Does anyone know what could be causing this issue? Please let me know if additional information is needed. Thank you,
This can happen if you try to restart the service while it's still shutting down.
Did it work on a second try? Is there any additional information in the Windows event logs (application or system logs may log an error if the service crashed on start or something like that)?
We discovered that giving the service account administrative permissions allowed the Directory Service service to run; however, we can't allow the service account to continue running with administrative permissions due to security concerns from our infrastructure team. Do you know all the permissions a service account should have to get the Directory Server service to run? Thanks!
Hi Jarrett, did the event logs turn up any info? Typically they will tell you what is wrong. Starting a service doesn't require much else than the start service permission. You might also want to make sure that the service user has the ability to bind to port 5048/5049.
Your Laserfiche Solution Provider opened a support case for the matter and it should be resolved now.
The service account configured for LFDS is not a member of the local Administrators group on the server. In this scenario, make sure to manually grant the proper access to the account in question. See https://go.laserfiche.com/support/webhelp/Laserfiche/10/en-US/administration/Subsystems/LFDS/Content/Ports.htm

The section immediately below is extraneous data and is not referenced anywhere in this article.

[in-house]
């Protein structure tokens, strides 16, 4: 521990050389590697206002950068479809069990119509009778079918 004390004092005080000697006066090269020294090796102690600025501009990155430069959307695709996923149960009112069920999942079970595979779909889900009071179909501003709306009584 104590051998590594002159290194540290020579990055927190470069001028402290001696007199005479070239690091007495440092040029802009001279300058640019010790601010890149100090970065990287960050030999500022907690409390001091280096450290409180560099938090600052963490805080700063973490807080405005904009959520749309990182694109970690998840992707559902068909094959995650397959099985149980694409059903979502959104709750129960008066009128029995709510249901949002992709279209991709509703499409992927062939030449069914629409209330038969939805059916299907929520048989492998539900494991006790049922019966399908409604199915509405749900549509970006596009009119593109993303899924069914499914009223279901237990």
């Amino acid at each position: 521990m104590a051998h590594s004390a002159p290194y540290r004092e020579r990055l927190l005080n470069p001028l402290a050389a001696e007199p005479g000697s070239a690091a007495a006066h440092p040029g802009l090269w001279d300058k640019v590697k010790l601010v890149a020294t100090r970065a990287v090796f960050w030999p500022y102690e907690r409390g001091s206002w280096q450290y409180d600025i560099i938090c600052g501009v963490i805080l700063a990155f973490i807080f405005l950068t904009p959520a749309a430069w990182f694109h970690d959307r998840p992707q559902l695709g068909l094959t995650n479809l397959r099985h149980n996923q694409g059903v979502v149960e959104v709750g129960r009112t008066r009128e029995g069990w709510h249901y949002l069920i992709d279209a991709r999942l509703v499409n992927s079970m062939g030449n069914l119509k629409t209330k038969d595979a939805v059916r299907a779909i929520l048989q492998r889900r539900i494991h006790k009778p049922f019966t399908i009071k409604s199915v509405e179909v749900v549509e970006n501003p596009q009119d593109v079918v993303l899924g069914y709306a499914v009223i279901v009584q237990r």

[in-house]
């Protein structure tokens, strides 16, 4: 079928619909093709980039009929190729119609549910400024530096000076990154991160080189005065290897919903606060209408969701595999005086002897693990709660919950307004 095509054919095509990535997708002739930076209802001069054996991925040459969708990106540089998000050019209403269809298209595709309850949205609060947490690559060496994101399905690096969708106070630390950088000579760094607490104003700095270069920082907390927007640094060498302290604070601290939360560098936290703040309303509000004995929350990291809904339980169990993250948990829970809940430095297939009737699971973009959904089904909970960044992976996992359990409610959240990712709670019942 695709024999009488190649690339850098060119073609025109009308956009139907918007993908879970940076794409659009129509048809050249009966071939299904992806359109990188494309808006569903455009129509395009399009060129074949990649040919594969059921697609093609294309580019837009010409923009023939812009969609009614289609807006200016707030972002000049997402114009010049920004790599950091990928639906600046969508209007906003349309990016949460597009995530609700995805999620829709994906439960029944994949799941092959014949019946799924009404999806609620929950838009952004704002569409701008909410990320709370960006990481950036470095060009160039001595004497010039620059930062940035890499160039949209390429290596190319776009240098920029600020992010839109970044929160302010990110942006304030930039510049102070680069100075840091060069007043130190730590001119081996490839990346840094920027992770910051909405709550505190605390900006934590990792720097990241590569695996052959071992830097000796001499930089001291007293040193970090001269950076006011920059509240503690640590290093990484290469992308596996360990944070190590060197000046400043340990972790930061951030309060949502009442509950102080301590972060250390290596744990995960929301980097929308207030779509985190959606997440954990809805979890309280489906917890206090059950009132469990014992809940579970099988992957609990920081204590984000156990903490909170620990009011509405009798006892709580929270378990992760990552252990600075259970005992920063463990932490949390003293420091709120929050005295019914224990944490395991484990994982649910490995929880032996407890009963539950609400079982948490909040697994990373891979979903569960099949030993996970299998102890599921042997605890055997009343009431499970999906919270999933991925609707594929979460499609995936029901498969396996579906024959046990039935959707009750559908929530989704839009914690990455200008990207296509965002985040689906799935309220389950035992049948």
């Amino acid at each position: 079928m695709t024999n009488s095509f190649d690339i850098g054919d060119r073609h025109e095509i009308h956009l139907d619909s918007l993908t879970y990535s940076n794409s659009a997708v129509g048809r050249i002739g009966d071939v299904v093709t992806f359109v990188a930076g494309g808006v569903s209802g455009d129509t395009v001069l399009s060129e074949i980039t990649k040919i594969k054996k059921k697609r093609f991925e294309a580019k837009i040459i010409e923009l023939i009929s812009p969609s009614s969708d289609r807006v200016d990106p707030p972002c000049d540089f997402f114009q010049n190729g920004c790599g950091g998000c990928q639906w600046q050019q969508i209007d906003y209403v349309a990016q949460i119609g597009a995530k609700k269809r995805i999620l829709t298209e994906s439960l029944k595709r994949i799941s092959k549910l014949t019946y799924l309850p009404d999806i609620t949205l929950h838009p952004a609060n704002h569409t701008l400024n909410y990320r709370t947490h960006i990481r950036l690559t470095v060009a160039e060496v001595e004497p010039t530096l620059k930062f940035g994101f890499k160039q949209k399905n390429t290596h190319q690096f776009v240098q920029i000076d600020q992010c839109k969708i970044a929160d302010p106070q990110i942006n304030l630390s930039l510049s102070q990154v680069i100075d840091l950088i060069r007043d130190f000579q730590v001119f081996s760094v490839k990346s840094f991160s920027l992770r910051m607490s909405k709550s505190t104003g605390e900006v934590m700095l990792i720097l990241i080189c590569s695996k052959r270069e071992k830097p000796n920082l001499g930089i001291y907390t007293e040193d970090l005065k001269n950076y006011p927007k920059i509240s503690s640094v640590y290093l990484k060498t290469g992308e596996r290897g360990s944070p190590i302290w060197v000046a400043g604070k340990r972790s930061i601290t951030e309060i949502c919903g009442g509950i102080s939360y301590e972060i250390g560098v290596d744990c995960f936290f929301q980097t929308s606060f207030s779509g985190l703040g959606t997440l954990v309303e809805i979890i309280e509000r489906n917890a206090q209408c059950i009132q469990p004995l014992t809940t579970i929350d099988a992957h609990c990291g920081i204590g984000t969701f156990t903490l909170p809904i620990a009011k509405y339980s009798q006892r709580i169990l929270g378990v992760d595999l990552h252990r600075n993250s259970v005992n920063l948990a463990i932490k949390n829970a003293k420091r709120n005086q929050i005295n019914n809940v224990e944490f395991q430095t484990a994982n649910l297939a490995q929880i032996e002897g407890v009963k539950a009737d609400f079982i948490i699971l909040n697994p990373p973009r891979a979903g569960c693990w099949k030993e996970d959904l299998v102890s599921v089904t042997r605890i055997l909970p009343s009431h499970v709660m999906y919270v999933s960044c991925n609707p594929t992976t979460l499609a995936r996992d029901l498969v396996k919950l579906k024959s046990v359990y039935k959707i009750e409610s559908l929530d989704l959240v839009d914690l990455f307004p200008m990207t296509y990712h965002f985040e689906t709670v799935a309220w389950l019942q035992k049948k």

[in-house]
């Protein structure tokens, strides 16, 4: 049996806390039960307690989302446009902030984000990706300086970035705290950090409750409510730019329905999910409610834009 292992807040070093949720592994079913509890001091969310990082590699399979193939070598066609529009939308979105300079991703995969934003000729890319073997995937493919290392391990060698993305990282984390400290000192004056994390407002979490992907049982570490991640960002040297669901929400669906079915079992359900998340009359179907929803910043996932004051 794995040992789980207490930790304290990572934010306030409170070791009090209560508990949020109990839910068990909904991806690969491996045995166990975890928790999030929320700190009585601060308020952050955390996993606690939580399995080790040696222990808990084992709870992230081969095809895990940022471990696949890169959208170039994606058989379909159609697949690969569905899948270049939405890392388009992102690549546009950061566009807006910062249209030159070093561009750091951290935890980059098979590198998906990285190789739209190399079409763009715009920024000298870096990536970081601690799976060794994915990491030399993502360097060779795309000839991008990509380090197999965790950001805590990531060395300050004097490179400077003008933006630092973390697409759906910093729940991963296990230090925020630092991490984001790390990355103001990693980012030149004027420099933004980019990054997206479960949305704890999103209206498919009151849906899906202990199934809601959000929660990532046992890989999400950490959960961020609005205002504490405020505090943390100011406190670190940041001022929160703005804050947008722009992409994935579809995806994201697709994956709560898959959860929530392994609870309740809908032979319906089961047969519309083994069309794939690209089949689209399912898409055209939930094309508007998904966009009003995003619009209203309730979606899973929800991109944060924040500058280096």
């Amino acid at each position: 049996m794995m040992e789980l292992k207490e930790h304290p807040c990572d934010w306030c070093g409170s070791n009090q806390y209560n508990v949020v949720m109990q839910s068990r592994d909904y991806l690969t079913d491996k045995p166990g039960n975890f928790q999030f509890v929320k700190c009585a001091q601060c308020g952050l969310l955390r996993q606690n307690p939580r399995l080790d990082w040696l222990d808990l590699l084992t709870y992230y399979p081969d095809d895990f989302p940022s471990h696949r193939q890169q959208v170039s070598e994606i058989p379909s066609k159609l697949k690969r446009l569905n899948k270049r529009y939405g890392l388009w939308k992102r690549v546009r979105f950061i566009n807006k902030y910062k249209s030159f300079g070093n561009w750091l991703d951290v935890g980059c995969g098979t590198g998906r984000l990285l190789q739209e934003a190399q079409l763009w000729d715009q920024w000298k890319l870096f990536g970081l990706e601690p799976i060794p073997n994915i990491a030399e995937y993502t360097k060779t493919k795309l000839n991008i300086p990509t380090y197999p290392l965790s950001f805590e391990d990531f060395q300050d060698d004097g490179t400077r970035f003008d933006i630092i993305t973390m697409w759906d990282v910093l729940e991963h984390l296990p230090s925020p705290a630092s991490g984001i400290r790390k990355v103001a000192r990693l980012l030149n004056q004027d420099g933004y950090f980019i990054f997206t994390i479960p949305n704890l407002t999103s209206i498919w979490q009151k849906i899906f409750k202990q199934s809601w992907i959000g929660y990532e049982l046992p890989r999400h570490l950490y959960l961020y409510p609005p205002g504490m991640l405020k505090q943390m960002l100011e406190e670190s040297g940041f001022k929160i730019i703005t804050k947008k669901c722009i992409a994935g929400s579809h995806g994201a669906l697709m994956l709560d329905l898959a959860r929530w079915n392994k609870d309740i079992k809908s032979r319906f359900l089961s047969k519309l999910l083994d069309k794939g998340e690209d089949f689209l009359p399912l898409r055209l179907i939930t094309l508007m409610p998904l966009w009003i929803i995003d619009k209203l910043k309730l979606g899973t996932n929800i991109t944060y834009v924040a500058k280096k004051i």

The below steps were performed to resolve the issue:
netsh http add urlacl url=http://+:5048/LicenseManager/service user=DOMAIN\User
netsh http add urlacl url=http://+:5048/LicenseManager/service2 user=DOMAIN\User
netsh http add urlacl url=http://+:5048/LicenseManager/sts user=DOMAIN\User
netsh http add urlacl url=http://+:5048/LicenseManager/sts2 user=DOMAIN\User
Then ran the endpoint utilities for LFDS and STS and specified the user principal name of the same DOMAIN\User
@████████, please note that the Laserfiche Workflow service account must have local Administrative privileges in order to create Scheduled Starting Rules. This is because Workflow creates those as Windows Scheduled Tasks with the "Run with Highest Privileges" flag, and setting that flag requires local admin. There is no way to have the Workflow service create Scheduled Starting Rules without this flag and if it doesn't have local admin, scheduled task creation silently fails.
If your security team gets really hung up on this, the "workaround" is to have both admin and non-admin service accounts for Workflow. Run Workflow as the non-admin one, temporarily it to run as the admin one when you need to create a Scheduled Starting Rule, then switch it back once the starting rule is created. The local admin permissions for the Workflow service identity are only necessary to creating the schedule.